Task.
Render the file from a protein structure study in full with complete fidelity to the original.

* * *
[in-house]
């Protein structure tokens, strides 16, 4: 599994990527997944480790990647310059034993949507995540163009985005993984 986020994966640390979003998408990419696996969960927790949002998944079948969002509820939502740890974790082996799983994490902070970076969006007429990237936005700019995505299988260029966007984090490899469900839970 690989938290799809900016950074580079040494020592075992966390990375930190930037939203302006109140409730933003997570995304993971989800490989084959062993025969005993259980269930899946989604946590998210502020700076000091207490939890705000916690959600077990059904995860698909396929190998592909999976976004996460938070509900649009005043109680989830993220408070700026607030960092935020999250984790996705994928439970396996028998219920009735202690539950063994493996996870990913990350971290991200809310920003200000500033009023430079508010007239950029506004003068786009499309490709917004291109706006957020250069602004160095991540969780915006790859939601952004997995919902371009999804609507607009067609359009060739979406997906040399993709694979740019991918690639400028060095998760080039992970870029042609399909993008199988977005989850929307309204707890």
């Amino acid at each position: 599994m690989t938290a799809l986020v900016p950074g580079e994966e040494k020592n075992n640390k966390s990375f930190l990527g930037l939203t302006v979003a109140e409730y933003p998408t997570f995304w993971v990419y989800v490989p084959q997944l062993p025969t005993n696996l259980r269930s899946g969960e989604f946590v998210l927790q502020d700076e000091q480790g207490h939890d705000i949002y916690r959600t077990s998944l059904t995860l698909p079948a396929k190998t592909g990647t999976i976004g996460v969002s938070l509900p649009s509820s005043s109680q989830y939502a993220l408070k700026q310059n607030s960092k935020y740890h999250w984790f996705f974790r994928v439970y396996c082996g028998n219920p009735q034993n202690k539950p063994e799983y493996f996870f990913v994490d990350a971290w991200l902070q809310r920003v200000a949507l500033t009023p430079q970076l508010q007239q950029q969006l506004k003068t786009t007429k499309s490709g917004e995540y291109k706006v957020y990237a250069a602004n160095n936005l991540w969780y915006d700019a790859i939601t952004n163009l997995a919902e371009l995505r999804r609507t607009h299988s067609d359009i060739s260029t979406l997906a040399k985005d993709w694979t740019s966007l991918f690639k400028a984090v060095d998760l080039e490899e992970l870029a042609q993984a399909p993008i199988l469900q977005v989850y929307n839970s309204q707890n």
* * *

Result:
[in-house]
């Protein structure tokens, strides 16, 4: 599994990527997944480790990647310059034993949507995540163009985005993984 986020994966640390979003998408990419696996969960927790949002998944079948969002509820939502740890974790082996799983994490902070970076969006007429990237936005700019995505299988260029966007984090490899469900839970 690989938290799809900016950074580079040494020592075992966390990375930190930037939203302006109140409730933003997570995304993971989800490989084959062993025969005993259980269930899946989604946590998210502020700076000091207490939890705000916690959600077990059904995860698909396929190998592909999976976004996460938070509900649009005043109680989830993220408070700026607030960092935020999250984790996705994928439970396996028998219920009735202690539950063994493996996870990913990350971290991200809310920003200000500033009023430079508010007239950029506004003068786009499309490709917004291109706006957020250069602004160095991540969780915006790859939601952004997995919902371009999804609507607009067609359009060739979406997906040399993709694979740019991918690639400028060095998760080039992970870029042609399909993008199988977005989850929307309204707890």
């Amino acid at each position: 599994m690989t938290a799809l986020v900016p950074g580079e994966e040494k020592n075992n640390k966390s990375f930190l990527g930037l939203t302006v979003a109140e409730y933003p998408t997570f995304w993971v990419y989800v490989p084959q997944l062993p025969t005993n696996l259980r269930s899946g969960e989604f946590v998210l927790q502020d700076e000091q480790g207490h939890d705000i949002y916690r959600t077990s998944l059904t995860l698909p079948a396929k190998t592909g990647t999976i976004g996460v969002s938070l509900p649009s509820s005043s109680q989830y939502a993220l408070k700026q310059n607030s960092k935020y740890h999250w984790f996705f974790r994928v439970y396996c082996g028998n219920p009735q034993n202690k539950p063994e799983y493996f996870f990913v994490d990350a971290w991200l902070q809310r920003v200000a949507l500033t009023p430079q970076l508010q007239q950029q969006l506004k003068t786009t007429k499309s490709g917004e995540y291109k706006v957020y990237a250069a602004n160095n936005l991540w969780y915006d700019a790859i939601t952004n163009l997995a919902e371009l995505r999804r609507t607009h299988s067609d359009i060739s260029t979406l997906a040399k985005d993709w694979t740019s966007l991918f690639k400028a984090v060095d998760l080039e490899e992970l870029a042609q993984a399909p993008i199988l469900q977005v989850y929307n839970s309204q707890n």